The Nationals loaded the bases in the third inning, just like they had done three or four times in their loss the previous game, but just like that game they failed to score when Kurt Suzuki grounded into a double play. Sparkman settled down after that, allowing just one baserunner in his last three innings of work.

The best shot the Royals had of scoring against Scherzer was in the first inning when a lead off single and one out walk put two runners on with two out. A fly to center advanced Merrifield to third, but Scherzer ended the rally by striking out Jorge Soler. The Royals could not get more than one baserunner for the last six innings, failing to get anyone past second.

The Nationals tacked onto their lead in the seventh off reliever Jorge Lopez. Sloppy fielding by the Royals led to the two runs. Pinch hitter Gerrado Parra started the inning with a single. Jorge Soler let the ball go through his legs. Parra broke for second with Soler recovering in time to have his throw beat Parra to the bag, but the ball skipped past Mondesi at second. Adam Eaton hit a slow bouncer to third, which Dozier allowed to eat him up, the ball skipping past his glove into left field. Most third baseman are expected to make that play. It was ruled a hit but myworld has an error in the scorebook. Parra scored on a deep fly out by Rendon in left. After an Eaton stolen base Soto lined a single to center to score Eaton to make it 6-0.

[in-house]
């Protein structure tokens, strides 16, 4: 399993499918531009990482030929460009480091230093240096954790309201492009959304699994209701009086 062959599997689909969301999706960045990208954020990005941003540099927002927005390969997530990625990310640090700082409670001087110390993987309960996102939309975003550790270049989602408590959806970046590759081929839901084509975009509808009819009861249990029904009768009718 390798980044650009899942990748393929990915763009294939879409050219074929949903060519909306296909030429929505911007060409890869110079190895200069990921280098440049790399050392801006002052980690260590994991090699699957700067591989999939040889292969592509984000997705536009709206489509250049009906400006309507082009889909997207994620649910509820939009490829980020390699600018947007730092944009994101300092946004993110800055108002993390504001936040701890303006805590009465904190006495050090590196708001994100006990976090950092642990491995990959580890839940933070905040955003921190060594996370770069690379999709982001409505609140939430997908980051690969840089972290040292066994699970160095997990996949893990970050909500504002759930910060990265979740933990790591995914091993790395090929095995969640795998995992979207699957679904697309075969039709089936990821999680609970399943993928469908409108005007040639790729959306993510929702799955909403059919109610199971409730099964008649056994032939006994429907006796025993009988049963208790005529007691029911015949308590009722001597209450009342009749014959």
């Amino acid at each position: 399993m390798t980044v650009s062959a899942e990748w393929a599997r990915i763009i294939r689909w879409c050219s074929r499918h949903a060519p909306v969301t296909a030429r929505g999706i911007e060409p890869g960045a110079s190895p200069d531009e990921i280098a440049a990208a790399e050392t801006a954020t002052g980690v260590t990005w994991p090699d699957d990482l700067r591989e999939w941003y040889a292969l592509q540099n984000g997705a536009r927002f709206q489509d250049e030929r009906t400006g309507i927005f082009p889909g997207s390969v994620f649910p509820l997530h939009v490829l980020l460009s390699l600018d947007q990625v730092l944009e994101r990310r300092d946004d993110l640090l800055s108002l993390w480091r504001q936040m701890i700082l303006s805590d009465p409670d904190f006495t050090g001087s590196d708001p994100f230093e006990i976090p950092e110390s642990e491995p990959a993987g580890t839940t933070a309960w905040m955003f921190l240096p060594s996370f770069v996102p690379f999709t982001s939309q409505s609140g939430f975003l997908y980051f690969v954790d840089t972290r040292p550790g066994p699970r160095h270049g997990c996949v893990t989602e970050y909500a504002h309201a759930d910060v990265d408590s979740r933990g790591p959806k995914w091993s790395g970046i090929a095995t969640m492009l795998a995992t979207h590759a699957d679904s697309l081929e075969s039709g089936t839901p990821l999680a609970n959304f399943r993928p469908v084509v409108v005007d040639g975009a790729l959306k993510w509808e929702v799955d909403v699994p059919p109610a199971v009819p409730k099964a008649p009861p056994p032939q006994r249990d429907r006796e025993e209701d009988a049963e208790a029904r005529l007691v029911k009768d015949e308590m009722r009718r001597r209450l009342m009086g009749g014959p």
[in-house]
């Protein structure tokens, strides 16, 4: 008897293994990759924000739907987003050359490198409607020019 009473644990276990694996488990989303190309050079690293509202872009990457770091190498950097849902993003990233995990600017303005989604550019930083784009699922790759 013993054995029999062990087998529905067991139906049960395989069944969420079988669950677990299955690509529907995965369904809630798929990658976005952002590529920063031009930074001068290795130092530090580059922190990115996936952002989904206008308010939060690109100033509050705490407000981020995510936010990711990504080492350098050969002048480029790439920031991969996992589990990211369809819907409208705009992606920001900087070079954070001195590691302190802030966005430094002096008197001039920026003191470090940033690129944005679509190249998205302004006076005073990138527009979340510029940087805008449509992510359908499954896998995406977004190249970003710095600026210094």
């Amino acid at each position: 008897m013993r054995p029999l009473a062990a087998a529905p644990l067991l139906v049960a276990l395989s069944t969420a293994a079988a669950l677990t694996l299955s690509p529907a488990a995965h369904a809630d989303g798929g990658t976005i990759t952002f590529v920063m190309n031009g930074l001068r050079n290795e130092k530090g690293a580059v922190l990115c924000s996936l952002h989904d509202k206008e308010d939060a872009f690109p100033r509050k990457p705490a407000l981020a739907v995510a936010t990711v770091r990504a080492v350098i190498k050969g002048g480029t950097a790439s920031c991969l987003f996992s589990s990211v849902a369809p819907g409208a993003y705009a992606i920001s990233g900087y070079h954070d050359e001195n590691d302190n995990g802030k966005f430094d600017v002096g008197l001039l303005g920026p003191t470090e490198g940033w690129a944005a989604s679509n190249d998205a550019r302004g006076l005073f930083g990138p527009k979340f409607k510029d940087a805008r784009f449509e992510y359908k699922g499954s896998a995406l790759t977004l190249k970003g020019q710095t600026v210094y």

Tanner Rainey came on to relieve Scherzer in the eighth. He was a bit shaky, issuing a one out walk to Merrifield and a single to Alberto Mondesi. Alex Gordon, who Scherzer had failed to retire in three previous at bats, hit the ball hard against Rainey, but right at Kendrick who turned a 4-6-3 double play.